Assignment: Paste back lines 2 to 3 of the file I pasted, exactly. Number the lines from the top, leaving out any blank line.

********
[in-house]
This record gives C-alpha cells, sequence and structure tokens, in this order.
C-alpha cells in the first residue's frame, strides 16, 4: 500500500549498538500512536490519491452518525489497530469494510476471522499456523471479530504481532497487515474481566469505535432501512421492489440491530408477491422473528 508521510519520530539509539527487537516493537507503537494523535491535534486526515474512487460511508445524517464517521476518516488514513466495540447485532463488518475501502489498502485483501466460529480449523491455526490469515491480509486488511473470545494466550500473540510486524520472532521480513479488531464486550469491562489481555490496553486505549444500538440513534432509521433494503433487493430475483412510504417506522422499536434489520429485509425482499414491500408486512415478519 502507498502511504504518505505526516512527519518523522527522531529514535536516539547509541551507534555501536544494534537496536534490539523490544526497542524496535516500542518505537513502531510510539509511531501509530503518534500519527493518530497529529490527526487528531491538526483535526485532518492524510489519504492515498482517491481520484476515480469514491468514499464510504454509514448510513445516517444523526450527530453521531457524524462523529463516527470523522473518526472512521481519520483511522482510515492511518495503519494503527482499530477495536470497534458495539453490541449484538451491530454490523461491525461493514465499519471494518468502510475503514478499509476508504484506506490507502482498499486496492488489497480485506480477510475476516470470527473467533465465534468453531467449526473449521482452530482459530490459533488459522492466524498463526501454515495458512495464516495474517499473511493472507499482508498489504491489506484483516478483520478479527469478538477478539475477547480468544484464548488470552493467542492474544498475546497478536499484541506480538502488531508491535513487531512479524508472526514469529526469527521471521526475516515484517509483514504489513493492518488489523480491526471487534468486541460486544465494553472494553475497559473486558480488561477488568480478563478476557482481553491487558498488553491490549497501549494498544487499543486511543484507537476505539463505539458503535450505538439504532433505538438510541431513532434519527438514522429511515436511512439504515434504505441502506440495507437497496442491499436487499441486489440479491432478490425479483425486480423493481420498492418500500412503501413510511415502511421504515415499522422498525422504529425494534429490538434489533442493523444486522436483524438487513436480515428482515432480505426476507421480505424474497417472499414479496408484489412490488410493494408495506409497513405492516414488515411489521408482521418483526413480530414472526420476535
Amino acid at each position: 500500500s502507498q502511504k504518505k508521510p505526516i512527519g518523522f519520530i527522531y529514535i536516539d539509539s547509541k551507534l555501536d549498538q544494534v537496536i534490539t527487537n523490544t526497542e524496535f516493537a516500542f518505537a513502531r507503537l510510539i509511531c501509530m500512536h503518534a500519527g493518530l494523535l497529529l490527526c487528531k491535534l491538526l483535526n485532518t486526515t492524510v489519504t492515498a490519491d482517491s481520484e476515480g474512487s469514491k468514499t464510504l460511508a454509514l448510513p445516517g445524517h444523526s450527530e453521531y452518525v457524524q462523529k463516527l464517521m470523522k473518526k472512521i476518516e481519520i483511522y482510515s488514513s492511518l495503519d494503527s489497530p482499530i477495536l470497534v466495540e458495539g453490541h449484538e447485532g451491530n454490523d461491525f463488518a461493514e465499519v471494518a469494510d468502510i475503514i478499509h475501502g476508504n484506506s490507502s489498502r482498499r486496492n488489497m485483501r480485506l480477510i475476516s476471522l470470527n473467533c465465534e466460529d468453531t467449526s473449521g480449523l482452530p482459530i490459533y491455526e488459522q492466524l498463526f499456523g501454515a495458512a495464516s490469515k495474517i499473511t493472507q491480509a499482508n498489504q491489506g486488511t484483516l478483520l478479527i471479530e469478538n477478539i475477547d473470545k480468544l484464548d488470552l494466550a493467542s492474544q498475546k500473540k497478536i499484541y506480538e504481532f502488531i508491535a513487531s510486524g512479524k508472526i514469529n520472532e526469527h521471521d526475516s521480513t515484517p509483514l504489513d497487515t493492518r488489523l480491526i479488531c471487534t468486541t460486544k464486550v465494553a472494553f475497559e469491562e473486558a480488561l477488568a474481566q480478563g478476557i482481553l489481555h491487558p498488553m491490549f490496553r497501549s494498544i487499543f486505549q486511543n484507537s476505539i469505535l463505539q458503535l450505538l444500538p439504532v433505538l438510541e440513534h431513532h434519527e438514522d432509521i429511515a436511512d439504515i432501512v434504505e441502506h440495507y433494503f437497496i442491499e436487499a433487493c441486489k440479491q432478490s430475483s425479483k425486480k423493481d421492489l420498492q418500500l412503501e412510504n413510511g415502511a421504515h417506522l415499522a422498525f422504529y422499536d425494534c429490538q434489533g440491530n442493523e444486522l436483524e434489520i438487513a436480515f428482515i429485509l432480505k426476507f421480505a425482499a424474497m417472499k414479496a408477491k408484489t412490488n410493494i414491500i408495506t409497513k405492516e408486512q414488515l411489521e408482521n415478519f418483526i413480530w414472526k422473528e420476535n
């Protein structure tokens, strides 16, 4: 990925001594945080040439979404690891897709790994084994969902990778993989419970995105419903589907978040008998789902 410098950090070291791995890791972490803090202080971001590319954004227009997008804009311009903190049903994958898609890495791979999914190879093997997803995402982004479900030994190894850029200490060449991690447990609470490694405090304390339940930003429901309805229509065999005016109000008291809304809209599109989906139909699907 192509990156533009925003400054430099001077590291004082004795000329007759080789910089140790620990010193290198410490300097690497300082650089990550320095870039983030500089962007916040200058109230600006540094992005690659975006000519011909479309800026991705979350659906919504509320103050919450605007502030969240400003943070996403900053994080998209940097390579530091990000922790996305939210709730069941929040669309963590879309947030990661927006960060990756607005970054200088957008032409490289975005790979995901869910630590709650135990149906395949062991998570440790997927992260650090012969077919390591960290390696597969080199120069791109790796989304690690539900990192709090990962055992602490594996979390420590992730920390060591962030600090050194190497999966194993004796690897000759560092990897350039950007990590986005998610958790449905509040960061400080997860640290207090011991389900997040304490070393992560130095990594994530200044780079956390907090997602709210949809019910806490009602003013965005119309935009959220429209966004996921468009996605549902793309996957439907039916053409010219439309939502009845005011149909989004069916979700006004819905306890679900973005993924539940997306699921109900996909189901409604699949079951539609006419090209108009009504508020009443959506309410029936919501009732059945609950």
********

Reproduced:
This record gives C-alpha cells, sequence and structure tokens, in this order.
C-alpha cells in the first residue's frame, strides 16, 4: 500500500549498538500512536490519491452518525489497530469494510476471522499456523471479530504481532497487515474481566469505535432501512421492489440491530408477491422473528 508521510519520530539509539527487537516493537507503537494523535491535534486526515474512487460511508445524517464517521476518516488514513466495540447485532463488518475501502489498502485483501466460529480449523491455526490469515491480509486488511473470545494466550500473540510486524520472532521480513479488531464486550469491562489481555490496553486505549444500538440513534432509521433494503433487493430475483412510504417506522422499536434489520429485509425482499414491500408486512415478519 502507498502511504504518505505526516512527519518523522527522531529514535536516539547509541551507534555501536544494534537496536534490539523490544526497542524496535516500542518505537513502531510510539509511531501509530503518534500519527493518530497529529490527526487528531491538526483535526485532518492524510489519504492515498482517491481520484476515480469514491468514499464510504454509514448510513445516517444523526450527530453521531457524524462523529463516527470523522473518526472512521481519520483511522482510515492511518495503519494503527482499530477495536470497534458495539453490541449484538451491530454490523461491525461493514465499519471494518468502510475503514478499509476508504484506506490507502482498499486496492488489497480485506480477510475476516470470527473467533465465534468453531467449526473449521482452530482459530490459533488459522492466524498463526501454515495458512495464516495474517499473511493472507499482508498489504491489506484483516478483520478479527469478538477478539475477547480468544484464548488470552493467542492474544498475546497478536499484541506480538502488531508491535513487531512479524508472526514469529526469527521471521526475516515484517509483514504489513493492518488489523480491526471487534468486541460486544465494553472494553475497559473486558480488561477488568480478563478476557482481553491487558498488553491490549497501549494498544487499543486511543484507537476505539463505539458503535450505538439504532433505538438510541431513532434519527438514522429511515436511512439504515434504505441502506440495507437497496442491499436487499441486489440479491432478490425479483425486480423493481420498492418500500412503501413510511415502511421504515415499522422498525422504529425494534429490538434489533442493523444486522436483524438487513436480515428482515432480505426476507421480505424474497417472499414479496408484489412490488410493494408495506409497513405492516414488515411489521408482521418483526413480530414472526420476535